justification for harmful behaviour
There are two belief systems below that could possibly influence someone’s behaviour:
1. There is an invisible god watching everything you do, assessing and judging your every action. You are essentially evil, and there is an evil angel trying to trick you into being your core evil self, but the good god who is watching you will try to help you be good by providing you with an innate sense of good and bad. However, no human, except for this god when he came to Earth, has ever been truly good so you’re fighting a losing battle. At some point in your existence this god will intervene and hold you accountable for the life you’ve led.
2. All your behaviour and your actions are as a direct result of your brain interacting with your environment. There is nothing you can do to control your actions or make decisions because you are powerless to change your brain or the input you receive. You may be held responsible for any harmful actions you take (through not fault of your own) by a civil authority, if you’re caught.
While I agree with the opening sentence in belief number 2, the conclusion is in itself a behaviour modifier. Spreading this kind of confused nonsense is expressing a misleading environmental influence that can lead people to justify all kinds of harmful behaviour. So, for avoidance of all doubt, here’s my take on things. Let’s call it number 3.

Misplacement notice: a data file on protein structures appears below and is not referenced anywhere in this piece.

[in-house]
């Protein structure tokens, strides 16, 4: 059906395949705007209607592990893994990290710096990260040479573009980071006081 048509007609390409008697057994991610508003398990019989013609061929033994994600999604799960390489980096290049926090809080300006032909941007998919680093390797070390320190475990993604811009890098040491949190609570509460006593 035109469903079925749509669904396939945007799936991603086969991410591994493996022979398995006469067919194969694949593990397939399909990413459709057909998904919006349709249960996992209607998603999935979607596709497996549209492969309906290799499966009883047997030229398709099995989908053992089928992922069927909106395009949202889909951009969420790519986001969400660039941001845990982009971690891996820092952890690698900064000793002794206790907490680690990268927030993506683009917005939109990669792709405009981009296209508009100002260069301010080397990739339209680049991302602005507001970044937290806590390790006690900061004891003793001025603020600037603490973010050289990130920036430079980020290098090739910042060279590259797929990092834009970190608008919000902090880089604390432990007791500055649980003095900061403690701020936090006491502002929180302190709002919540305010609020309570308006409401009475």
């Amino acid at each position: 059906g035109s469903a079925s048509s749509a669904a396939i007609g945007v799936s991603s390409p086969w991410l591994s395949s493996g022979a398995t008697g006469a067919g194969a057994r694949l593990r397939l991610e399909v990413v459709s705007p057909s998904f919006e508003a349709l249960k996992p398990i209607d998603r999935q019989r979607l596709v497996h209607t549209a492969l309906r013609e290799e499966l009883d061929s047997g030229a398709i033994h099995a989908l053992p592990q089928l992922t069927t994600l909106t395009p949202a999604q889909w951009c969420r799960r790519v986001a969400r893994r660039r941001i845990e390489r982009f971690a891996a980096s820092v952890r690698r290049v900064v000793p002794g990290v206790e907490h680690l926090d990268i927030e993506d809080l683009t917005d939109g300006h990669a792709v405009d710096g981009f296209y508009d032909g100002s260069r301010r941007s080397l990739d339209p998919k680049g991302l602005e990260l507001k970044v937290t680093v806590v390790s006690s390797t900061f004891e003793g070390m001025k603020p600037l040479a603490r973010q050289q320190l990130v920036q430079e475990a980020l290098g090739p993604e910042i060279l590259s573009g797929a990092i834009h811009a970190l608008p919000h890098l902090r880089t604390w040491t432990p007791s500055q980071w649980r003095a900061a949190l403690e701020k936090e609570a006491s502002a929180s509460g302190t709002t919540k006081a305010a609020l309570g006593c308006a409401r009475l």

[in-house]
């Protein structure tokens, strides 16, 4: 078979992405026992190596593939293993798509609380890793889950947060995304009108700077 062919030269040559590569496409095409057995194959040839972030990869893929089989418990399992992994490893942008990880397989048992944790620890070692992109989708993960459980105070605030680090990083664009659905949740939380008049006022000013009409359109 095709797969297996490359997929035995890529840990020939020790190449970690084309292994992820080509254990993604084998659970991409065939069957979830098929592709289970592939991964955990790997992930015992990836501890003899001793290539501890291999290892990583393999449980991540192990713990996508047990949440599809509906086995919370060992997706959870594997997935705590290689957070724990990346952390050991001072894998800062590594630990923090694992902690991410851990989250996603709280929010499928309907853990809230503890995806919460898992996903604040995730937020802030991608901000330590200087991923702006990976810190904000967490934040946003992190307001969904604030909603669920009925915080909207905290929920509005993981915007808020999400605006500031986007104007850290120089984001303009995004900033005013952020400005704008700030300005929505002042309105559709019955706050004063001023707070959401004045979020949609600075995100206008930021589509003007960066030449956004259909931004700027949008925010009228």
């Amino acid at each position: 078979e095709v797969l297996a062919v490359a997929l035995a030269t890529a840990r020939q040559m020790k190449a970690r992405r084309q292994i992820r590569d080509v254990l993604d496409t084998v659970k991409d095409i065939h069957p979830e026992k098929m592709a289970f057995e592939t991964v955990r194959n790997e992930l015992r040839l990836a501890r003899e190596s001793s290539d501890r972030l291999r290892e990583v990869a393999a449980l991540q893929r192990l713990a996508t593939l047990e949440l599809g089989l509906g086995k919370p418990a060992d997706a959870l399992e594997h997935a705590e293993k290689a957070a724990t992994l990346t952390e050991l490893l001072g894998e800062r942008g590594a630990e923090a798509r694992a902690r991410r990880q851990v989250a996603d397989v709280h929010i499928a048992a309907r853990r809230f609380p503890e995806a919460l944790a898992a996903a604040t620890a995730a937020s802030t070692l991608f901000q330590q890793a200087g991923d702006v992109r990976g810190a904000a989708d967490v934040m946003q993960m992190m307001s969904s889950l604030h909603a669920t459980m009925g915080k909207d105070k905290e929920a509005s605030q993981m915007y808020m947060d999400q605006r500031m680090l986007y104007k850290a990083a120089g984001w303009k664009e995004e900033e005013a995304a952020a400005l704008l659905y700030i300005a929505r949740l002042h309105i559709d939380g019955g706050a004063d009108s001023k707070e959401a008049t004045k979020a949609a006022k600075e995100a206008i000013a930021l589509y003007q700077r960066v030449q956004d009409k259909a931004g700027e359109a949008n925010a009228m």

3. All your behaviour and your actions are as a direct result of your brain interacting with your environment. You can usefully influence the choices that other people make by interacting positively with them and spreading any information you have that can make life a more pleasant experience, both for yourself and others. Everyone is responsible for their own actions, because we are our decisions, and it is our responsibility to seek out information to make our own choices. We have a common thread of natural empathy that leads most humans when presented with the same information to reach similar conclusions about what is, and is not, acceptable behaviour. However, some people due to physical differences in their brain, or a lack of ‘normal’ empathetic input at key stages of development, may not conform to these generally accepted standards, or may in specific circumstances go against their empathetic instincts. They are still responsible for their own behaviour, and for seeking ways to control their actions. They are accountable to civil laws, which should be designed to deter and change harmful behaviour, as well as protect the rest of society.
Recognising that people’s choices can be strongly influenced by their environment is not the same as justifying any kind of behaviour that harms other people. Looking for ways to identify the root causes of harmful behaviour is the only practical way of seeking to bring about change generally. Condemning harmful behaviour as simply ‘evil’ and in need of punishment, while refusing to acknowledge genuine reasons behind it, is about as useful as the famed chocolate teapot.